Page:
He checked his supplies and found that he had about a liter of water, two burritos, some candy bars, some nuts, some crackers, some cheese, a fleece jacket, a hat, a headlamp, a first-aid kit, a multi-tool, a pocketknife, some duct tape, some ropes, some carabiners, some webbing, some matches, some batteries, some magazines, and a video camera. He rationed his water and food carefully, knowing they would have to last him for days. He wrapped his arm in a tourniquet and an insulating sleeve to prevent infection and frostbite. He used his camera to document his situation and record messages for his family and friends.

The survival and the escape

For the next six days, Ralston endured pain, thirst, hunger, cold, boredom, loneliness, fear, despair, and hallucinations. He also experienced moments of joy, gratitude, humor, hope, faith, and love. He reflected on his life and his relationships. He remembered his past adventures and dreamed of his future plans. He read his magazines and listened to his music. He prayed and meditated. He celebrated his birthday on April 27 by playing his favorite song ("Lovely Day" by Bill Withers) and eating his last burrito.

He also faced some dangers and challenges in the canyon. He had to deal with a flash flood that nearly drowned him on April 28. He had to cope with a raven that taunted him every morning but also gave him company. He had to watch out for insects and rodents that could bite or infect him.

As time passed by, he realized that no one was looking for him or knew where he was. He had not left a note in his truck or registered at the trailhead. He had not answered his phone or checked his email for days. His family and friends were worried about him but had no clue where to start searching for him. He knew he had to save himself or die trying.

On May 1st (the fifth day), he had an epiphany that changed everything. He realized that he could break the bones in his arm by twisting it against the boulder's pressure points. Then he could use his knife to cut through the soft tissue and free himself from the rock. It was a gruesome but feasible idea.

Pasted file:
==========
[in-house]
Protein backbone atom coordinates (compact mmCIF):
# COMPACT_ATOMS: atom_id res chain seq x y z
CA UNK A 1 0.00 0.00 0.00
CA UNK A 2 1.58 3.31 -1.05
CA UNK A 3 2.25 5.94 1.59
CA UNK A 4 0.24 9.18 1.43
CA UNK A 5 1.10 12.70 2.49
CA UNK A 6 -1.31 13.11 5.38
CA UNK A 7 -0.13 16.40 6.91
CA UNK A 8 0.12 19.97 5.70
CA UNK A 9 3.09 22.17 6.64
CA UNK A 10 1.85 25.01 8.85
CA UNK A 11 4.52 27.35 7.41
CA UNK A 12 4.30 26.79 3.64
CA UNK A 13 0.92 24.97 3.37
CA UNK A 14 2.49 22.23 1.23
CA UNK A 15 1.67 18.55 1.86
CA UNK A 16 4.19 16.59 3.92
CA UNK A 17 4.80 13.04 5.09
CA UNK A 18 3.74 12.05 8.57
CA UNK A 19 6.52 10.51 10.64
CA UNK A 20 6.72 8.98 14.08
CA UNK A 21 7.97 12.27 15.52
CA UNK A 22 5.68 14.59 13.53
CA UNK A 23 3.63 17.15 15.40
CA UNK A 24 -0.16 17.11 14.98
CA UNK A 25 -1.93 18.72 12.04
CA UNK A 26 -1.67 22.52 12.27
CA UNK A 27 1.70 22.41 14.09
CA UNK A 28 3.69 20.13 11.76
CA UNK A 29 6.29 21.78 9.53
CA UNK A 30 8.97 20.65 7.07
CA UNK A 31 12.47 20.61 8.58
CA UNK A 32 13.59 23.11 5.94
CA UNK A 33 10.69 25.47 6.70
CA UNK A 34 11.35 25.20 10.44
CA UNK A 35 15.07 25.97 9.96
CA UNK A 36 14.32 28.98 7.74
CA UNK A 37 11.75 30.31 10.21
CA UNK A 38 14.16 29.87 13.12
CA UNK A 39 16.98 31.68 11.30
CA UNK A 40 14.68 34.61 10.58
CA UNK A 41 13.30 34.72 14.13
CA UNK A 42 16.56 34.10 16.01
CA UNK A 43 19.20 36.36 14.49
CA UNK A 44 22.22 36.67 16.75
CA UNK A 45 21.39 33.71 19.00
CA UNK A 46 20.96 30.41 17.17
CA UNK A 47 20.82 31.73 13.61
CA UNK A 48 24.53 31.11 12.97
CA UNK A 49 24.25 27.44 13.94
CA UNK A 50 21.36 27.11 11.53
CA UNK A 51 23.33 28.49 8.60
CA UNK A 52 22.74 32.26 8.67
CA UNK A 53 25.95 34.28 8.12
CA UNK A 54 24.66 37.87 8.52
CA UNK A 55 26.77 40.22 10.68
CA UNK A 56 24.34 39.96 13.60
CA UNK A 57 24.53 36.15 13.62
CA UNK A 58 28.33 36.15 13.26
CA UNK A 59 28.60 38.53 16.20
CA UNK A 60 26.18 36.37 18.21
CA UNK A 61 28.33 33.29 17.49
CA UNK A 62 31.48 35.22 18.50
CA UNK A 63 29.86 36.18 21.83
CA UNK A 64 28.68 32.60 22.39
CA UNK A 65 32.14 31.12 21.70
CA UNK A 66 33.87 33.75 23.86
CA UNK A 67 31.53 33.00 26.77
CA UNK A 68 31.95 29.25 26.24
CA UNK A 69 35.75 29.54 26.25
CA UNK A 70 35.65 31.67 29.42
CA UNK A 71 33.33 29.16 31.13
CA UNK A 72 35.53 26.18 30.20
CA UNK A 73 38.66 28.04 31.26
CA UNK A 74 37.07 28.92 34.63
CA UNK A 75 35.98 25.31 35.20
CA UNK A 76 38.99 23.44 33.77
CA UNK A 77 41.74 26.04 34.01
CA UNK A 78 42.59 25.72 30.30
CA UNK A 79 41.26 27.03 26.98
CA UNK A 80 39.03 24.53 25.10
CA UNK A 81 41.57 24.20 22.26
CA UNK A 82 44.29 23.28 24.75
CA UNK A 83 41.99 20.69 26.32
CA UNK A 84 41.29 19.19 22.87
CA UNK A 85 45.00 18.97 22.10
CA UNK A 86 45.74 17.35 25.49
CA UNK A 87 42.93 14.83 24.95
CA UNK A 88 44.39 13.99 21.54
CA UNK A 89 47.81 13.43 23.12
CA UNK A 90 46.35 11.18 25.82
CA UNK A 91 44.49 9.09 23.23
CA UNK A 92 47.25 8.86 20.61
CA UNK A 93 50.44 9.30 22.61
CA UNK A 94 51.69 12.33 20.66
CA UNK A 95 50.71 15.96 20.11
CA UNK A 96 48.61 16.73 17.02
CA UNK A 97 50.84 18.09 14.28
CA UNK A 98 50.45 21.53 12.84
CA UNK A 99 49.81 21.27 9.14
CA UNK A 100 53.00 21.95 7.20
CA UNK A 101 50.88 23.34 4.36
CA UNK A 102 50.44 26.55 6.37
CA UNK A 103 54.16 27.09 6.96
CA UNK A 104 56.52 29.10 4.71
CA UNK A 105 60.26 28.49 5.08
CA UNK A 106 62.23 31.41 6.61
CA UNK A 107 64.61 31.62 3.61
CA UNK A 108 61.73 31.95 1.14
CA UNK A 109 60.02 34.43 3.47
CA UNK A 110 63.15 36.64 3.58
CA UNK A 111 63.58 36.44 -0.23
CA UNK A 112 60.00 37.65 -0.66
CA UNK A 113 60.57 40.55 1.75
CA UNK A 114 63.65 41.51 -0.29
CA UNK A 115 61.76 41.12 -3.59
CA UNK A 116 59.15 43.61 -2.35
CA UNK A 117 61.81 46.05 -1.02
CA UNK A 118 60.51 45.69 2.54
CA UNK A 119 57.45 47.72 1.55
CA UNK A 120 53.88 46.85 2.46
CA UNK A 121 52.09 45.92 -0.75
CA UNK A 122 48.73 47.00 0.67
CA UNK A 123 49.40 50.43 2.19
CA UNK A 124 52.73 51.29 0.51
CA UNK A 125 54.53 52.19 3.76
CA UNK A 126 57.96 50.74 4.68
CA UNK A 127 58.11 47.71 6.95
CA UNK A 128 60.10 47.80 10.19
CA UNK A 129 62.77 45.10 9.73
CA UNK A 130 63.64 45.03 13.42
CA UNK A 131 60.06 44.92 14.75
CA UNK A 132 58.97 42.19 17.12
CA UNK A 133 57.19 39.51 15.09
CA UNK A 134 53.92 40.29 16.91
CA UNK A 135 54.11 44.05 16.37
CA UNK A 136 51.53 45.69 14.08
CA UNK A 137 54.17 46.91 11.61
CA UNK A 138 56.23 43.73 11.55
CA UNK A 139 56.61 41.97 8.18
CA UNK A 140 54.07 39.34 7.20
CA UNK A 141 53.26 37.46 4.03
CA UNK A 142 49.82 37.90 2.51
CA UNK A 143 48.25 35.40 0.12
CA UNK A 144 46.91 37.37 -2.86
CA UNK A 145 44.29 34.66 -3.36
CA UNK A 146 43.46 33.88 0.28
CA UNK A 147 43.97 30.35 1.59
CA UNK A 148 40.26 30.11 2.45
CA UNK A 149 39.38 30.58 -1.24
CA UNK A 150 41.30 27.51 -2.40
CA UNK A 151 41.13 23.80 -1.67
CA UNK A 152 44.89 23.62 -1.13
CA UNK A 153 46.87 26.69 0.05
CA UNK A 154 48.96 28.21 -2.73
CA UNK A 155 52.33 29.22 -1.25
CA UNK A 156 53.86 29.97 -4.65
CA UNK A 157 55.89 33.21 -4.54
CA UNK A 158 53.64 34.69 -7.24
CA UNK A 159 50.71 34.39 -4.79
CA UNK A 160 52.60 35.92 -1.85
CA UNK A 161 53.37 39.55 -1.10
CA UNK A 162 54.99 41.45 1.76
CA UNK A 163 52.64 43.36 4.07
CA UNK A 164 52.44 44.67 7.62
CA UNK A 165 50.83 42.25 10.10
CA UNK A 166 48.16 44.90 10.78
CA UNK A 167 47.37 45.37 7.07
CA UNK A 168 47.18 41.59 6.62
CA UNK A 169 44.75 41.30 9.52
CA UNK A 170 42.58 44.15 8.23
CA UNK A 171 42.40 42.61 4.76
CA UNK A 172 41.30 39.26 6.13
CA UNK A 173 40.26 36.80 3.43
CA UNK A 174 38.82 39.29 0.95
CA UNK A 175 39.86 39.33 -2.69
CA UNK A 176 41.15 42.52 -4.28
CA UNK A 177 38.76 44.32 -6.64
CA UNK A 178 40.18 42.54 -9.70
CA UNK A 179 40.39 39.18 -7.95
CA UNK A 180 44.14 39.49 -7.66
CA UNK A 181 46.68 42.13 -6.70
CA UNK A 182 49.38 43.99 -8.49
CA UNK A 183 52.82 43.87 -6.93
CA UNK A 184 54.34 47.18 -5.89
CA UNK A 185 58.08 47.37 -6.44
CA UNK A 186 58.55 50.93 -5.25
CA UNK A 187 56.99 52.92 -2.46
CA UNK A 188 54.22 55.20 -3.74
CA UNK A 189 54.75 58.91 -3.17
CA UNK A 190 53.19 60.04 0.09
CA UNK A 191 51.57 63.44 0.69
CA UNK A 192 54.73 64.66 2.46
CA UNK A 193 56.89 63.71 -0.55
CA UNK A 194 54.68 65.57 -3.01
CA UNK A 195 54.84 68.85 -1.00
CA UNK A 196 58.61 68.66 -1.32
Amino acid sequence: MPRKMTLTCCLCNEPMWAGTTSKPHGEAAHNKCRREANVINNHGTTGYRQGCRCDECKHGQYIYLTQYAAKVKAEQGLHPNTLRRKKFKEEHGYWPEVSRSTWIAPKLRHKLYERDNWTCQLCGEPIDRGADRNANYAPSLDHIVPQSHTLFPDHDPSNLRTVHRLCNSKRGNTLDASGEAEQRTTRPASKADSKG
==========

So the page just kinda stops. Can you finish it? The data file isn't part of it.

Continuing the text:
On May 2nd (the sixth day), he decided to execute his plan. He drank his urine to hydrate himself. He made a makeshift harness out of webbing to lower himself after cutting off his arm. He used his pliers to tighten the tourniquet around his arm. He used his knife to stab into his arm until he hit the bone. Then he twisted his arm until he heard a snap.

He repeated the process for the other bone in his forearm. Then he began to cut through the muscles, nerves, and blood vessels with his knife. He felt excruciating pain and shock, but he kept going. He finally severed his arm and freed himself from the boulder. He looked at his severed limb and said goodbye to it. He took a photo of it with his camera.

He then rappelled down the cliff with one arm and started to hike out of the canyon. He was bleeding profusely and feeling weak. He had to stop several times to rest and drink more urine. He hoped to find someone who could help him or a place where he could get a cell phone signal.

After hiking for about six miles, he encountered a family of three hikers: Eric, Monique, and Andy. They were shocked and amazed by his story. They gave him water and food and alerted the authorities by using their whistle. Soon, a helicopter arrived and airlifted Ralston to a hospital in Moab. He had survived.

Analysis of the book

The themes of the book

The book explores several themes that relate to Ralston's experience and personality. Some of the main themes are:

Survival and self-reliance

The book is a testament to Ralston's remarkable will to live and his ability to rely on himself in a dire situation. He demonstrates his survival skills, his knowledge of the terrain, his ingenuity in using his resources, and his courage in making a drastic decision. He also shows his resilience in overcoming the physical and emotional challenges of his ordeal. He learns to appreciate his life and his body more than ever.

Adventure and risk-taking